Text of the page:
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Canada demands 5% of revenue from Netflix, Spotify, and other streamers


Illustrative photo featuring Canadian 1-cent coins with the Canadian flag displayed on a computer screen in the background,

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Canada has ordered large online streaming services to pay 5 percent of their Canadian revenue to the government in a program expected to raise $200 million per year to support local news and other home-grown content. The Canadian Radio-television and Telecommunications Commission (CRTC) announced its decision yesterday after a public comment period.

“Based on the public record, the CRTC is requiring online streaming services to contribute 5 percent of their Canadian revenues to support the Canadian broadcasting system. These obligations will start in the 2024–2025 broadcast year and will provide an estimated $200 million per year in new funding,” the regulator said.

The fees apply to both video and music streaming services. The CRTC imposed the rules despite opposition from Amazon, Apple, Disney, Google, Netflix, Paramount, and Spotify.

The new fees are scheduled to take effect in September and apply to online streaming services that make at least $25 million a year in Canada. The regulations exclude revenue from audiobooks, podcasts, video game services, and user-generated content. The exclusion of revenue from user-generated content is a win for Google’s YouTube.

Streaming companies have recently been raising prices charged to consumers, and the CBC notes that streamers might raise prices again to offset the fees charged in Canada.

Fees to support local news, Indigenous content

The CRTC said it is relying on authority from the Online Streaming Act, which was approved by Canada’s parliament in 2023. The new fees are similar to the ones already imposed on licensed broadcasters.

“The funding will be directed to areas of immediate need in the Canadian broadcasting system, such as local news on radio and television, French-language content, Indigenous content, and content created by and for equity-deserving communities, official language minority communities, and Canadians of diverse backgrounds,” the CRTC said.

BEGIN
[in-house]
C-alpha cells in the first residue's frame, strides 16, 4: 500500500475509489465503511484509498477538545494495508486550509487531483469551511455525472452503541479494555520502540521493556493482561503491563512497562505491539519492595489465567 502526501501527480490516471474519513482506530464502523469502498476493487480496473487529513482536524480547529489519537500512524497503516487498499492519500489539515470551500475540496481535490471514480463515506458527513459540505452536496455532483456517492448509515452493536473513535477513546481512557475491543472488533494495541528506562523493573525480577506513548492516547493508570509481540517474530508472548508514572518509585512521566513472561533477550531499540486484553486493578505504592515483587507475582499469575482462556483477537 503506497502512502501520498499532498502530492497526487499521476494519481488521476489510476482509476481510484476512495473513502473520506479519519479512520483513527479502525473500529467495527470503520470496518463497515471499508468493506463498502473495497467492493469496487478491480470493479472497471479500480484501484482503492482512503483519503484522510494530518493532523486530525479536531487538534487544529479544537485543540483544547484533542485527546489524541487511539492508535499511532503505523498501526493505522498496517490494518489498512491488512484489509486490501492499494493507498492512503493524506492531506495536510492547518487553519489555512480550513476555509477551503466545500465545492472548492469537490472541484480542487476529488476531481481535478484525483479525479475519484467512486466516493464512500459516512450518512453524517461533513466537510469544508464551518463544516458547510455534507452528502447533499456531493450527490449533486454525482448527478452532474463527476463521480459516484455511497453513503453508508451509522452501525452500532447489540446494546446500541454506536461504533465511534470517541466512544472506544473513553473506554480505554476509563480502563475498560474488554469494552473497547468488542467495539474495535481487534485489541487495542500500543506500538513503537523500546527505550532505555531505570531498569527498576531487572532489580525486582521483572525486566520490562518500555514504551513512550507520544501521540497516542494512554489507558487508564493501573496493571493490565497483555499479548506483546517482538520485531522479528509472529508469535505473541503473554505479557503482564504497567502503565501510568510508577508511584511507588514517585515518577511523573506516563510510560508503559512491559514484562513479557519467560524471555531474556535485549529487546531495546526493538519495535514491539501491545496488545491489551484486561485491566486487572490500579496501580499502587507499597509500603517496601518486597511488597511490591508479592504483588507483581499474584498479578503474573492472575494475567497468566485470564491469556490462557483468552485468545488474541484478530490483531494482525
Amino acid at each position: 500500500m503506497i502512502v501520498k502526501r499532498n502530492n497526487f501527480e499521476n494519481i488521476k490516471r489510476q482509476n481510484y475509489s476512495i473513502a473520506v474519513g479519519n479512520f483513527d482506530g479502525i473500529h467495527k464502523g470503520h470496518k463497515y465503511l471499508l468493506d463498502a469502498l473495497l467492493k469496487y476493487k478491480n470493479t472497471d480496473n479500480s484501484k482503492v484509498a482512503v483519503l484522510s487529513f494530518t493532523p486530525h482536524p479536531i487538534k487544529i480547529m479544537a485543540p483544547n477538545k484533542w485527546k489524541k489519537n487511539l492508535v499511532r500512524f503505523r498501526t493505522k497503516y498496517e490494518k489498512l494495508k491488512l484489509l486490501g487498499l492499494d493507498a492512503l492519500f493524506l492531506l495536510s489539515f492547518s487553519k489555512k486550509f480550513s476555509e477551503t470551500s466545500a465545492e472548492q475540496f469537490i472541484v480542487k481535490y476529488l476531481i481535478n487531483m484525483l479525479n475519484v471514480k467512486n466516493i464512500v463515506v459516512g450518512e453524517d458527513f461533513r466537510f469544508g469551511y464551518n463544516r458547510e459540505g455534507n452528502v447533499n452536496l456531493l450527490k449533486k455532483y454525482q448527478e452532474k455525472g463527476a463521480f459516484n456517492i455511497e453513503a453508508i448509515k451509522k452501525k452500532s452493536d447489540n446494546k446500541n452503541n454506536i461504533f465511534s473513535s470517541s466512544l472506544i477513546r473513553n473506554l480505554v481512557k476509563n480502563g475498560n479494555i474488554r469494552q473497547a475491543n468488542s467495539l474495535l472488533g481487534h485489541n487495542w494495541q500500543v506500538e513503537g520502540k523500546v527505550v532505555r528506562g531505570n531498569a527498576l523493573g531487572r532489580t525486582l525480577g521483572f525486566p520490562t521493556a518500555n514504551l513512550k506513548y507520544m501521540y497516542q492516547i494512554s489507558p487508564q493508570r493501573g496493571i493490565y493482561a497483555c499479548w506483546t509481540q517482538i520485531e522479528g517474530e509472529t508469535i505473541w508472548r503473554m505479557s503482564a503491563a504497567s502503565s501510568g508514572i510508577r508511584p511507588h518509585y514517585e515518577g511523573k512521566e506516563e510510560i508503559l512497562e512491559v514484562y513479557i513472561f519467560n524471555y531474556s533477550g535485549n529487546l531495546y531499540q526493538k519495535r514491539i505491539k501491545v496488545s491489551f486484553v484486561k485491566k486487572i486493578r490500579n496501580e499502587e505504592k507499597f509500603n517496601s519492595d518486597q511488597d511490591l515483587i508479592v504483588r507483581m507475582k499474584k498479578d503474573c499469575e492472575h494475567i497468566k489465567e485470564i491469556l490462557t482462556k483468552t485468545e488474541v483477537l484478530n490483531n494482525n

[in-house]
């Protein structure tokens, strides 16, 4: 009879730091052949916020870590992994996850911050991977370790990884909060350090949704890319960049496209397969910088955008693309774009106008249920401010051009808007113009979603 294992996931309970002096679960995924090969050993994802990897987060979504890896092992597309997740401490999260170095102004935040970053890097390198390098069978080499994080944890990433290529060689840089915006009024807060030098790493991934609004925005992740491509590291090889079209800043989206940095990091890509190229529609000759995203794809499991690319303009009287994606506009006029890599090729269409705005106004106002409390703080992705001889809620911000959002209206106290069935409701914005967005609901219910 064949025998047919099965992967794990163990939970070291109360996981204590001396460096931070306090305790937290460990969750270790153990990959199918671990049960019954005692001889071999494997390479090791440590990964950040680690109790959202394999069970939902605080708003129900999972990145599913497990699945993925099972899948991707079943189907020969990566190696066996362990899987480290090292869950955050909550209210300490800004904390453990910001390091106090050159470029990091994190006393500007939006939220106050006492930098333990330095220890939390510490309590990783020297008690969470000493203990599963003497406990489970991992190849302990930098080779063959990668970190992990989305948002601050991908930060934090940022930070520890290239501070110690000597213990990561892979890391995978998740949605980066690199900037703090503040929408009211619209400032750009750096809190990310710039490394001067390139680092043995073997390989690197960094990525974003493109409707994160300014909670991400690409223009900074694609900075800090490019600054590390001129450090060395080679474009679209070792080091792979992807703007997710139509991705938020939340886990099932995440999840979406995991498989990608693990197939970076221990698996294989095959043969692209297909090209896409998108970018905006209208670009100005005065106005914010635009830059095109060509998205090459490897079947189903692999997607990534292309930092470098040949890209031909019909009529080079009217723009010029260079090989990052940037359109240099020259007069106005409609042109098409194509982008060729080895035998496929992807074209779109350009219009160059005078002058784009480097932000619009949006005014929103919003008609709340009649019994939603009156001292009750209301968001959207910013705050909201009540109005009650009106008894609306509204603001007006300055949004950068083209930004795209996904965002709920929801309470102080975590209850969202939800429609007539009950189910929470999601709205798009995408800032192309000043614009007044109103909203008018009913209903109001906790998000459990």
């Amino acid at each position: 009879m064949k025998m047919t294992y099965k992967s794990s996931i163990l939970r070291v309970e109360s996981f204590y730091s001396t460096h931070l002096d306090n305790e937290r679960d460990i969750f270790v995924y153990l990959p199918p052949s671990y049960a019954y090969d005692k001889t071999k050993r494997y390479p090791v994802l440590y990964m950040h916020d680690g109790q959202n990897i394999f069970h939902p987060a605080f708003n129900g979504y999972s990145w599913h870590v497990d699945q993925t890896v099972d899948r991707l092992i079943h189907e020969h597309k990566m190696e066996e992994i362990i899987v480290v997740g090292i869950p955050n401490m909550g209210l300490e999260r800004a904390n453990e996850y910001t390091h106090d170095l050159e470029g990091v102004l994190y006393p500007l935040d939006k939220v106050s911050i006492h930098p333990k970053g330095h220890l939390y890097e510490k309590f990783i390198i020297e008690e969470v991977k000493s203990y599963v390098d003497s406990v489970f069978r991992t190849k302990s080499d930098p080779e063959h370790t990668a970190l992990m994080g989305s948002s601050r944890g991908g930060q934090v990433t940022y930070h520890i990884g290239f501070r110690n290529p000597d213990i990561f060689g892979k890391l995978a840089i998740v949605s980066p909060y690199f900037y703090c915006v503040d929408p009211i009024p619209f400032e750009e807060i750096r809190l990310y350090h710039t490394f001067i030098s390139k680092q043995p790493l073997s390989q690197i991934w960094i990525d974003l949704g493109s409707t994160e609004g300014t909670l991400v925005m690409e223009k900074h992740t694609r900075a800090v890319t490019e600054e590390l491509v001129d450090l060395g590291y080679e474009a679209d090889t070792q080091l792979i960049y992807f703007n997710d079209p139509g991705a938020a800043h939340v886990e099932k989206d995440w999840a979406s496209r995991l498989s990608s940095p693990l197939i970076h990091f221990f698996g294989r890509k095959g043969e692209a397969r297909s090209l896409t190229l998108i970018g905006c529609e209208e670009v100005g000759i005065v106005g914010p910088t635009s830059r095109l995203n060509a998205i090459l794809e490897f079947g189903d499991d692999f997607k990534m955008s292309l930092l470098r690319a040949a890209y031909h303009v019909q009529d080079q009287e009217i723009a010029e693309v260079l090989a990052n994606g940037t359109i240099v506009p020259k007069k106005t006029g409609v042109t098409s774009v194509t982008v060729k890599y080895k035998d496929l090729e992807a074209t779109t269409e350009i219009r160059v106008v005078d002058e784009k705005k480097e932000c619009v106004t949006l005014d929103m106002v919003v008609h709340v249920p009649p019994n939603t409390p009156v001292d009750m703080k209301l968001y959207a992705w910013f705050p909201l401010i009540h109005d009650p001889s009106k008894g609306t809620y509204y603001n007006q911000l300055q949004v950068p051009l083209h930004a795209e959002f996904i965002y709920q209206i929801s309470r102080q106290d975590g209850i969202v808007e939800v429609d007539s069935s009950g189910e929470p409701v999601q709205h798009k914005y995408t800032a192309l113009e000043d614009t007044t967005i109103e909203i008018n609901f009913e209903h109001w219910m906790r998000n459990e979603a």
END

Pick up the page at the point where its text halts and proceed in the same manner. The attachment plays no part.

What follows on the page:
CRTC Chairperson Vicky Eatrides said the agency’s “decision will help ensure that online streaming services make meaningful contributions to Canadian and Indigenous content.” The agency also said that streaming companies “will have some flexibility to direct parts of their contributions to support Canadian television content directly.”

Industry groups blast CRTC

The Motion Picture Association-Canada criticized the CRTC yesterday, saying the fee ruling “reinforces a decades-old regulatory approach designed for cable companies” and is “discriminatory.” The fees “will make it harder for global streamers to collaborate directly with Canadian creatives and invest in world-class storytelling made in Canada for audiences here and around the world,” the lobby group said.

The MPA-Canada said the CRTC didn’t fully consider “the significant contributions streamers make in working directly with Canada’s creative communities.” The group represents streamers including Netflix, Disney Plus, HAYU, Sony’s Crunchyroll, Paramount Plus, and PlutoTV.

“Global studios and streaming services have spent over $6.7 billion annually producing quality content in Canada for local and international audiences and invested more in the content made by Canadian production companies last year than the CBC, or the Canada Media Fund and Telefilm combined,” the group said.

The fees were also criticized by the Digital Media Association, which represents streaming music providers including Amazon Music, Apple Music, and Spotify. The “discriminatory tax on music streaming services… is effectively a protectionist subsidy for radio” and may worsen “Canada’s affordability crisis,” the group said.

The Canadian Media Producers Association praised the CRTC decision, saying the decision benefits independent producers and “tilts our industry toward a more level playing field.”

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